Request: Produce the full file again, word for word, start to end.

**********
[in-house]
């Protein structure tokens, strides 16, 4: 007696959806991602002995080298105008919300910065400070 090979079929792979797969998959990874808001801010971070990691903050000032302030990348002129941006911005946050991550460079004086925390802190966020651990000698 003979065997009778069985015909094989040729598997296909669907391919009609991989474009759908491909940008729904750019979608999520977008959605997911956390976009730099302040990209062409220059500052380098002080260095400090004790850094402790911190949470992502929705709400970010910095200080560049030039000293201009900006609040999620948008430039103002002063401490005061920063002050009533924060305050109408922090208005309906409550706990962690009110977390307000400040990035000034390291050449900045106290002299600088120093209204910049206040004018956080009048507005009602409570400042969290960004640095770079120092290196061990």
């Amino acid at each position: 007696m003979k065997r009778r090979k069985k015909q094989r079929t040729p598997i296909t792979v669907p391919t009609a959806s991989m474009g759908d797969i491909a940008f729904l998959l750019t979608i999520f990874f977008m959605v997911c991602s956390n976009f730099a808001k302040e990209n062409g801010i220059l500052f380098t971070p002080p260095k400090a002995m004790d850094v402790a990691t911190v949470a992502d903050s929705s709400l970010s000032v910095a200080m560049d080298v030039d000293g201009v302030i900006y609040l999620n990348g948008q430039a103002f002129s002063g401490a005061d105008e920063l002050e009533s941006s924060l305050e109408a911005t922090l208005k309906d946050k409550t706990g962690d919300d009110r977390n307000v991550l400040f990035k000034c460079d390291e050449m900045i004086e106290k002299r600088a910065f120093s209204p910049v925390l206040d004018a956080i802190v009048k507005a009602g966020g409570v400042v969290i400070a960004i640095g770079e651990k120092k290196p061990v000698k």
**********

[in-house]
């Protein structure tokens, strides 16, 4: 007696959806991602002995080298105008919300910065400070 090979079929792979797969998959990874808001801010971070990691903050000032302030990348002129941006911005946050991550460079004086925390802190966020651990000698 003979065997009778069985015909094989040729598997296909669907391919009609991989474009759908491909940008729904750019979608999520977008959605997911956390976009730099302040990209062409220059500052380098002080260095400090004790850094402790911190949470992502929705709400970010910095200080560049030039000293201009900006609040999620948008430039103002002063401490005061920063002050009533924060305050109408922090208005309906409550706990962690009110977390307000400040990035000034390291050449900045106290002299600088120093209204910049206040004018956080009048507005009602409570400042969290960004640095770079120092290196061990």
């Amino acid at each position: 007696m003979k065997r009778r090979k069985k015909q094989r079929t040729p598997i296909t792979v669907p391919t009609a959806s991989m474009g759908d797969i491909a940008f729904l998959l750019t979608i999520f990874f977008m959605v997911c991602s956390n976009f730099a808001k302040e990209n062409g801010i220059l500052f380098t971070p002080p260095k400090a002995m004790d850094v402790a990691t911190v949470a992502d903050s929705s709400l970010s000032v910095a200080m560049d080298v030039d000293g201009v302030i900006y609040l999620n990348g948008q430039a103002f002129s002063g401490a005061d105008e920063l002050e009533s941006s924060l305050e109408a911005t922090l208005k309906d946050k409550t706990g962690d919300d009110r977390n307000v991550l400040f990035k000034c460079d390291e050449m900045i004086e106290k002299r600088a910065f120093s209204p910049v925390l206040d004018a956080i802190v009048k507005a009602g966020g409570v400042v969290i400070a960004i640095g770079e651990k120092k290196p061990v000698k």